By most measures, Iran is an easier mark than the Soviet Union. It does not yet have nuclear weapons or icbms; its Islamist ideology has less of a universal appeal; its tools of thought control are vastly inferior to the gulag and the KGB; and its revolution is not old enough to have obliterated the memory of better days for much of its population. In theory at least, it should be much easier for the West to mount a similar campaign of relentless pressure on the regime–from fomenting dissent online, to destabilizing the regime through insurgent groups inside Iran, to destroying the Iranian nuclear project, to ever-deeper economic sanctions, to fighting and winning the proxy wars that Iran has continued to wage–in order to effect the kind of change of momentum needed to enable the Iranian people to bring their own regime down the way the peoples under communism did in the 1980s and 1990s.

Yet it is precisely because of the Ayatollahs' apparent frailty that the West has failed to notice the similarities between this menace and the Soviet one a generation ago. For despite their weakness on paper, the forces of jihad are arrayed in full battle armor, and are prepared to fight to the end. What they lack in technological and industrial sophistication, they more than make up for in charisma, public-relations acumen, determination, ideological coherence, and suicidal spirit. Above all, they possess a certainty, a clarity, and a will to sacrifice which will greatly increase their chances of victory, and of continued expansion, until they are met with an equally determined enemy.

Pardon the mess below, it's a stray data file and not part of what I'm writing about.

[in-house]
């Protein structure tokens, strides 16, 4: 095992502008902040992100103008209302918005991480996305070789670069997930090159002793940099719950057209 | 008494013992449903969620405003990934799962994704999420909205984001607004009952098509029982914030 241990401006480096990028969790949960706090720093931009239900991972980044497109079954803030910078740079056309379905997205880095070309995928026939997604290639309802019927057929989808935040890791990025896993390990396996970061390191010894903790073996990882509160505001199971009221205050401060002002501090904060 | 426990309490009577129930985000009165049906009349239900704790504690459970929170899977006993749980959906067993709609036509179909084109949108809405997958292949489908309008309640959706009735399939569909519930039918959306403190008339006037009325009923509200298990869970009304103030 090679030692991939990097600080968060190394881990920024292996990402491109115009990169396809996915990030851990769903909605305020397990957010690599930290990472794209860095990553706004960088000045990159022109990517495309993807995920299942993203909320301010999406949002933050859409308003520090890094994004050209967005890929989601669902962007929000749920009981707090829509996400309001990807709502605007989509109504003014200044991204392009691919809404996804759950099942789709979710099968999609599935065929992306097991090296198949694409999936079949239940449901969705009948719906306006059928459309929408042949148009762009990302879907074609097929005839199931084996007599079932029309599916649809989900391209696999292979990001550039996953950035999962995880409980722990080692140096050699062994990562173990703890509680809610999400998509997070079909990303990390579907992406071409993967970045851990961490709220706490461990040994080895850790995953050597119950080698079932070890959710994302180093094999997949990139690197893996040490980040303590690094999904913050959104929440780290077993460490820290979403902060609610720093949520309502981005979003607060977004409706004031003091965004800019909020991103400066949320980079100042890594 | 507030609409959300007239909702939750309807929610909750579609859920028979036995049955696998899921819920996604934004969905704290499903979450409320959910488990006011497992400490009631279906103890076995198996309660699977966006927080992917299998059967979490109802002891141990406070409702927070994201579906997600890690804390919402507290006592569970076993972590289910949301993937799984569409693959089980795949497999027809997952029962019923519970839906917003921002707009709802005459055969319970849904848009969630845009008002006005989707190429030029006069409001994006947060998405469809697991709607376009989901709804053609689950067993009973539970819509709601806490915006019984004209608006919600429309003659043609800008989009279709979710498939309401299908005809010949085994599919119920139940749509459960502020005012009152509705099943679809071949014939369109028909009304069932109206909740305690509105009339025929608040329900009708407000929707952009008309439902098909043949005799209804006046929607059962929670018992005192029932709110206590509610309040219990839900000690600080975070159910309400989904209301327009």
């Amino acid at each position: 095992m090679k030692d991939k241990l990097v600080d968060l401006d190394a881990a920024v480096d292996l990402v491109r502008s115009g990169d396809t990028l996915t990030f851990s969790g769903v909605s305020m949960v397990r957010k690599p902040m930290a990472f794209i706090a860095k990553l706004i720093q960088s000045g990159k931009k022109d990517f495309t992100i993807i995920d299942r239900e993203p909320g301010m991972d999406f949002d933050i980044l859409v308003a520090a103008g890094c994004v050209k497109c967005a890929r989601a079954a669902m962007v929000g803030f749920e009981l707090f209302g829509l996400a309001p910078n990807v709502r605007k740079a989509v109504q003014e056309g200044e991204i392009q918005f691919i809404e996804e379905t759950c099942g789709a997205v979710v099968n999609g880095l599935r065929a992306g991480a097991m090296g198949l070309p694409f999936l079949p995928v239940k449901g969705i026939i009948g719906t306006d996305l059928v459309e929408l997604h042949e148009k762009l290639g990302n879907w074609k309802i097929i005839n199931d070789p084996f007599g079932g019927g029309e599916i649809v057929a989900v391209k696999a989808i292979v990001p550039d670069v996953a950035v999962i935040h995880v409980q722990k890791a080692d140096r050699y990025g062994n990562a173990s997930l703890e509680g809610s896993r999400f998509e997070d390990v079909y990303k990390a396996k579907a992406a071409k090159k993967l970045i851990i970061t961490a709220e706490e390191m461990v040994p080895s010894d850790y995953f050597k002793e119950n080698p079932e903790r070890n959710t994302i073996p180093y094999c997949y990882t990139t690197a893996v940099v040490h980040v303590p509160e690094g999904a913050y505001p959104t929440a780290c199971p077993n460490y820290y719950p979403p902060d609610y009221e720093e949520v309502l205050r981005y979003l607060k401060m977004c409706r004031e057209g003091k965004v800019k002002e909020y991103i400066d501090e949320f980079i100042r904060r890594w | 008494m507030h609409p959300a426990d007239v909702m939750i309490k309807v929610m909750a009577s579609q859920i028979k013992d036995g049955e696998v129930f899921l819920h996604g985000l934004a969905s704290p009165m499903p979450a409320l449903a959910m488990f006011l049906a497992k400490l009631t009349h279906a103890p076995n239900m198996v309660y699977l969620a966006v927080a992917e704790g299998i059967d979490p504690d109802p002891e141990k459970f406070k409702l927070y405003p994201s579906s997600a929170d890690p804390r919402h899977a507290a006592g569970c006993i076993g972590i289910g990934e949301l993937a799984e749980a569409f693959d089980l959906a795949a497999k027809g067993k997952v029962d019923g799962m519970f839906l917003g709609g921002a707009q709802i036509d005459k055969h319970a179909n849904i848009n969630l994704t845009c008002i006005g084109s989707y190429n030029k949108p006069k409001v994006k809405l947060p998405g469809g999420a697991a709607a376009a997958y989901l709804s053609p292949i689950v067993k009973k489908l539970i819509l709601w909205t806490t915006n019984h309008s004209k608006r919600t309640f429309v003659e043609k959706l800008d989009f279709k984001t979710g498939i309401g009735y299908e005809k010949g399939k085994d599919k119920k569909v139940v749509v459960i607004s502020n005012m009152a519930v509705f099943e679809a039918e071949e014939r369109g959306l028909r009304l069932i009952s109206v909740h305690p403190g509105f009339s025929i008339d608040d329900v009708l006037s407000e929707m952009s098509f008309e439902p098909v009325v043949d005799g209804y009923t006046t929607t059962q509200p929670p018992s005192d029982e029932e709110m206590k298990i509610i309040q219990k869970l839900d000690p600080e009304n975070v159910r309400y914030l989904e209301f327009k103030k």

The fall of the Iranian regime will not end the global jihad. Beyond the messianic Shi'ite movement, there is still a world of Sunni and Wahhabi revolutionaries, from al-Qaida to Hamas, determined to make war on the West even without Iran's help–just as anti-American communism did not end with the fall of the Soviet Union. Yet there can be no question that today, it is Iran that has earned the greatest admiration, given the global jihad its greatest source of hope and funds, and racked up the most impressive victories, taking on the West and its allies throughout the Middle East–and especially in Iraq, where its proxy insurgencies have frustrated American efforts and even brought about a shift in the internal politics of the United States. Iran is not the only foe, but it is the leader among them. It is only through Iran's defeat that the tide of the Second Cold War will be turned.

David Hazony

Continued (Permanent Link)

Organizer: Egypt tour stymied by Cairo Jews

Organizer: Egypt tour stymied by Cairo Jews

Gal Tziperman Lotan , THE JERUSALEM POST

Members of Cairo's Jewish community may have prevented 45 Israeli Jews of Egyptian descent from touring the country, the president of the Israeli Egyptian Friendship Association said Sunday.

Levana Zamir said she had planned a four-day trip to Cairo and Alexandria beginning this past weekend for 45 elderly Israelis.

The group was planning on praying in Cairo and Alexandria synagogues and visiting the Israeli Academic Center in Cairo.

But after reports in the Egyptian media and on Bassatine News, an Egyptian Jewish community Web site, that claimed the group would try to reclaim their ancestors' property, a wave of protest began, leading to the cancellation of the trip by Egyptian authorities.